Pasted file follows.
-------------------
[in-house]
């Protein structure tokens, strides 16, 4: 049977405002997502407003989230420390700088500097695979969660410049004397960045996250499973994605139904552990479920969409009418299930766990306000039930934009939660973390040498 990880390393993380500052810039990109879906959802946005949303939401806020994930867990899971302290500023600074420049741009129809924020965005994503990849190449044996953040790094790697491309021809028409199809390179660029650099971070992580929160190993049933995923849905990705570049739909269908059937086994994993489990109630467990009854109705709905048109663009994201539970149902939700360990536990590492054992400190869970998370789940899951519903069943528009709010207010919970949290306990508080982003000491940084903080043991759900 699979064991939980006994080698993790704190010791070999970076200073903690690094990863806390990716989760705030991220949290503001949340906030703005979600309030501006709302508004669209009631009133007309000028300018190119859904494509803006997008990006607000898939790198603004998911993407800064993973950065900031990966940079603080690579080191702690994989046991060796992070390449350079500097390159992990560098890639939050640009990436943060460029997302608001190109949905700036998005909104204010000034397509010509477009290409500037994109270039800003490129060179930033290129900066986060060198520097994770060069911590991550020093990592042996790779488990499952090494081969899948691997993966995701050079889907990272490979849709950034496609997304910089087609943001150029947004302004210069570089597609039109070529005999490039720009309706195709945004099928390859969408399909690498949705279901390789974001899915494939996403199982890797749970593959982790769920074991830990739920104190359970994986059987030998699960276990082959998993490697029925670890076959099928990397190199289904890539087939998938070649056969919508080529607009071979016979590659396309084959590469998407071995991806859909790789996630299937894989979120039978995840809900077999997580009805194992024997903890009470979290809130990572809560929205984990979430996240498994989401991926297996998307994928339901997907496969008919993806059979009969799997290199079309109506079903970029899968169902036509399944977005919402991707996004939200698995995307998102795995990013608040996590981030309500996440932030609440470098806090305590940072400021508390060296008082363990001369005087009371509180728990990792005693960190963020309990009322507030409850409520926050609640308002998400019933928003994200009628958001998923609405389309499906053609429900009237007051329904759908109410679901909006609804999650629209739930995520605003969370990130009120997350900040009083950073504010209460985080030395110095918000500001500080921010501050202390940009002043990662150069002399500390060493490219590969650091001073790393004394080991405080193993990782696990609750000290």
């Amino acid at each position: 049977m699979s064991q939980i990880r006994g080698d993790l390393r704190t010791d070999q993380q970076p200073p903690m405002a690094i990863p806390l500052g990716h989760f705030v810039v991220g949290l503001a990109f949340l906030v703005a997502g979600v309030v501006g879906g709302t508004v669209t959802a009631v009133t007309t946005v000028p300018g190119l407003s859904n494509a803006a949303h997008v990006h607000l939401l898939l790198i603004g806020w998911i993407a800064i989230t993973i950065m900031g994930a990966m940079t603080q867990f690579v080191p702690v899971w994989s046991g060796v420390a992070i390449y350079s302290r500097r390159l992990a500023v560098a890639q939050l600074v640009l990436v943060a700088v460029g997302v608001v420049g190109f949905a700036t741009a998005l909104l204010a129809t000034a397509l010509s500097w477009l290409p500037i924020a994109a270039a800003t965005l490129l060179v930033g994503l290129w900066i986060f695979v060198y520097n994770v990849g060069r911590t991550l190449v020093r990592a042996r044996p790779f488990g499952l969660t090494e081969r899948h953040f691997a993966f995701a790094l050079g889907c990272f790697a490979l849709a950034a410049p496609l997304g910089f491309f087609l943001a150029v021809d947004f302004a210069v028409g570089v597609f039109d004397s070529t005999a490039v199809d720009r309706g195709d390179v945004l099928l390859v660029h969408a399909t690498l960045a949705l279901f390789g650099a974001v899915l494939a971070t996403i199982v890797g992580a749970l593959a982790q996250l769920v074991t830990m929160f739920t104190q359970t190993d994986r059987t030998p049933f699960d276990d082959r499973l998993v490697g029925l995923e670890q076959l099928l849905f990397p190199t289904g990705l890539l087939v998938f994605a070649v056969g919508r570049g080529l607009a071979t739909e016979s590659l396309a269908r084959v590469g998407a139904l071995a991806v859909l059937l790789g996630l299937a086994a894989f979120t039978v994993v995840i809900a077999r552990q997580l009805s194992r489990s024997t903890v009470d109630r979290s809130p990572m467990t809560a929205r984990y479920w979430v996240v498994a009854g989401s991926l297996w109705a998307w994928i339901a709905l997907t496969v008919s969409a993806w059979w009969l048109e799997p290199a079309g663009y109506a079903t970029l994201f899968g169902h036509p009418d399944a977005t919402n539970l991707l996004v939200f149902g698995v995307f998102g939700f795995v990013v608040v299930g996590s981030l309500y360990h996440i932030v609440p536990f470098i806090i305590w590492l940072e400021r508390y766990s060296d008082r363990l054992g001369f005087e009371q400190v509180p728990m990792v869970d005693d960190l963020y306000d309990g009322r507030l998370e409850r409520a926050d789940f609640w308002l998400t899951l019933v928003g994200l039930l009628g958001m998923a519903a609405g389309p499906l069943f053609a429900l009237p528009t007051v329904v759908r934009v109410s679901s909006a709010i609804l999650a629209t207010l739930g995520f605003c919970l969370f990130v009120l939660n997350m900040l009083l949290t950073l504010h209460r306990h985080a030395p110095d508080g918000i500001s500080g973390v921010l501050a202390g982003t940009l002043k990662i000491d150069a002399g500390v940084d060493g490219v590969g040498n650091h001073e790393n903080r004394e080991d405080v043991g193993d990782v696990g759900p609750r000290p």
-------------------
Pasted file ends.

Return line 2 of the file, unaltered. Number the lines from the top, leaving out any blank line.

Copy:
């Protein structure tokens, strides 16, 4: 049977405002997502407003989230420390700088500097695979969660410049004397960045996250499973994605139904552990479920969409009418299930766990306000039930934009939660973390040498 990880390393993380500052810039990109879906959802946005949303939401806020994930867990899971302290500023600074420049741009129809924020965005994503990849190449044996953040790094790697491309021809028409199809390179660029650099971070992580929160190993049933995923849905990705570049739909269908059937086994994993489990109630467990009854109705709905048109663009994201539970149902939700360990536990590492054992400190869970998370789940899951519903069943528009709010207010919970949290306990508080982003000491940084903080043991759900 699979064991939980006994080698993790704190010791070999970076200073903690690094990863806390990716989760705030991220949290503001949340906030703005979600309030501006709302508004669209009631009133007309000028300018190119859904494509803006997008990006607000898939790198603004998911993407800064993973950065900031990966940079603080690579080191702690994989046991060796992070390449350079500097390159992990560098890639939050640009990436943060460029997302608001190109949905700036998005909104204010000034397509010509477009290409500037994109270039800003490129060179930033290129900066986060060198520097994770060069911590991550020093990592042996790779488990499952090494081969899948691997993966995701050079889907990272490979849709950034496609997304910089087609943001150029947004302004210069570089597609039109070529005999490039720009309706195709945004099928390859969408399909690498949705279901390789974001899915494939996403199982890797749970593959982790769920074991830990739920104190359970994986059987030998699960276990082959998993490697029925670890076959099928990397190199289904890539087939998938070649056969919508080529607009071979016979590659396309084959590469998407071995991806859909790789996630299937894989979120039978995840809900077999997580009805194992024997903890009470979290809130990572809560929205984990979430996240498994989401991926297996998307994928339901997907496969008919993806059979009969799997290199079309109506079903970029899968169902036509399944977005919402991707996004939200698995995307998102795995990013608040996590981030309500996440932030609440470098806090305590940072400021508390060296008082363990001369005087009371509180728990990792005693960190963020309990009322507030409850409520926050609640308002998400019933928003994200009628958001998923609405389309499906053609429900009237007051329904759908109410679901909006609804999650629209739930995520605003969370990130009120997350900040009083950073504010209460985080030395110095918000500001500080921010501050202390940009002043990662150069002399500390060493490219590969650091001073790393004394080991405080193993990782696990609750000290």